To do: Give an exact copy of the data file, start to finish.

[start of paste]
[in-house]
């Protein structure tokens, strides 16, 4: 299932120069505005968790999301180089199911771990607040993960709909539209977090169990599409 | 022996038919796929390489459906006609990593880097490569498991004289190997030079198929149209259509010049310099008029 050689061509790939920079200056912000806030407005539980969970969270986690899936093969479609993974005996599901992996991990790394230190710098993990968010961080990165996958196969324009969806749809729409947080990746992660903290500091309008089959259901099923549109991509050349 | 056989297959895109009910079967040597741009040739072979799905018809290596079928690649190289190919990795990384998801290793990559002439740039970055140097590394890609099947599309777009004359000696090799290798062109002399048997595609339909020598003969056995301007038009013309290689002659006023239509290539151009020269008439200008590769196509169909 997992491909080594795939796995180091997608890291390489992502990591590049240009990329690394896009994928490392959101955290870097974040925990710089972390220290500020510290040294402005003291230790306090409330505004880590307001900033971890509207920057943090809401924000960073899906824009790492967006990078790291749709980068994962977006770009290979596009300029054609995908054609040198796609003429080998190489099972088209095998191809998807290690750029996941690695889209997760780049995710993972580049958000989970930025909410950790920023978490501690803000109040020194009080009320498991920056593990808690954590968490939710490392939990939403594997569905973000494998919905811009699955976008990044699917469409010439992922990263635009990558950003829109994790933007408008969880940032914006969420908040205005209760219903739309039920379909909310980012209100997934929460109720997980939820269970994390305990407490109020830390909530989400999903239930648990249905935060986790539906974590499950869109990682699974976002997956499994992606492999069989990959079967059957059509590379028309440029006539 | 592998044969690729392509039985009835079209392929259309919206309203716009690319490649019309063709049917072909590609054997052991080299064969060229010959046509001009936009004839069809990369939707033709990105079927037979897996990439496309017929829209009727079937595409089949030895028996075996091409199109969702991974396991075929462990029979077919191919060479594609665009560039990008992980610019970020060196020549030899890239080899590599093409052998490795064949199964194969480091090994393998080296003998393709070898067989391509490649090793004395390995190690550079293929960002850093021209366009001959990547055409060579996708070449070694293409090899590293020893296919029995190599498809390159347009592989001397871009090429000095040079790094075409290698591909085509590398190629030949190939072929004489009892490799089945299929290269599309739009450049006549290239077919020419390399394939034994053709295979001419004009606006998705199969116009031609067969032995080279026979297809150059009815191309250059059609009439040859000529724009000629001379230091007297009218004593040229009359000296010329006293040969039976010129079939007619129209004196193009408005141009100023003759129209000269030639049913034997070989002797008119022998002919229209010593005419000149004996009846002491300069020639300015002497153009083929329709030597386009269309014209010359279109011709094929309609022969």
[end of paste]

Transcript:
[in-house]
């Protein structure tokens, strides 16, 4: 299932120069505005968790999301180089199911771990607040993960709909539209977090169990599409 | 022996038919796929390489459906006609990593880097490569498991004289190997030079198929149209259509010049310099008029 050689061509790939920079200056912000806030407005539980969970969270986690899936093969479609993974005996599901992996991990790394230190710098993990968010961080990165996958196969324009969806749809729409947080990746992660903290500091309008089959259901099923549109991509050349 | 056989297959895109009910079967040597741009040739072979799905018809290596079928690649190289190919990795990384998801290793990559002439740039970055140097590394890609099947599309777009004359000696090799290798062109002399048997595609339909020598003969056995301007038009013309290689002659006023239509290539151009020269008439200008590769196509169909 997992491909080594795939796995180091997608890291390489992502990591590049240009990329690394896009994928490392959101955290870097974040925990710089972390220290500020510290040294402005003291230790306090409330505004880590307001900033971890509207920057943090809401924000960073899906824009790492967006990078790291749709980068994962977006770009290979596009300029054609995908054609040198796609003429080998190489099972088209095998191809998807290690750029996941690695889209997760780049995710993972580049958000989970930025909410950790920023978490501690803000109040020194009080009320498991920056593990808690954590968490939710490392939990939403594997569905973000494998919905811009699955976008990044699917469409010439992922990263635009990558950003829109994790933007408008969880940032914006969420908040205005209760219903739309039920379909909310980012209100997934929460109720997980939820269970994390305990407490109020830390909530989400999903239930648990249905935060986790539906974590499950869109990682699974976002997956499994992606492999069989990959079967059957059509590379028309440029006539 | 592998044969690729392509039985009835079209392929259309919206309203716009690319490649019309063709049917072909590609054997052991080299064969060229010959046509001009936009004839069809990369939707033709990105079927037979897996990439496309017929829209009727079937595409089949030895028996075996091409199109969702991974396991075929462990029979077919191919060479594609665009560039990008992980610019970020060196020549030899890239080899590599093409052998490795064949199964194969480091090994393998080296003998393709070898067989391509490649090793004395390995190690550079293929960002850093021209366009001959990547055409060579996708070449070694293409090899590293020893296919029995190599498809390159347009592989001397871009090429000095040079790094075409290698591909085509590398190629030949190939072929004489009892490799089945299929290269599309739009450049006549290239077919020419390399394939034994053709295979001419004009606006998705199969116009031609067969032995080279026979297809150059009815191309250059059609009439040859000529724009000629001379230091007297009218004593040229009359000296010329006293040969039976010129079939007619129209004196193009408005141009100023003759129209000269030639049913034997070989002797008119022998002919229209010593005419000149004996009846002491300069020639300015002497153009083929329709030597386009269309014209010359279109011709094929309609022969």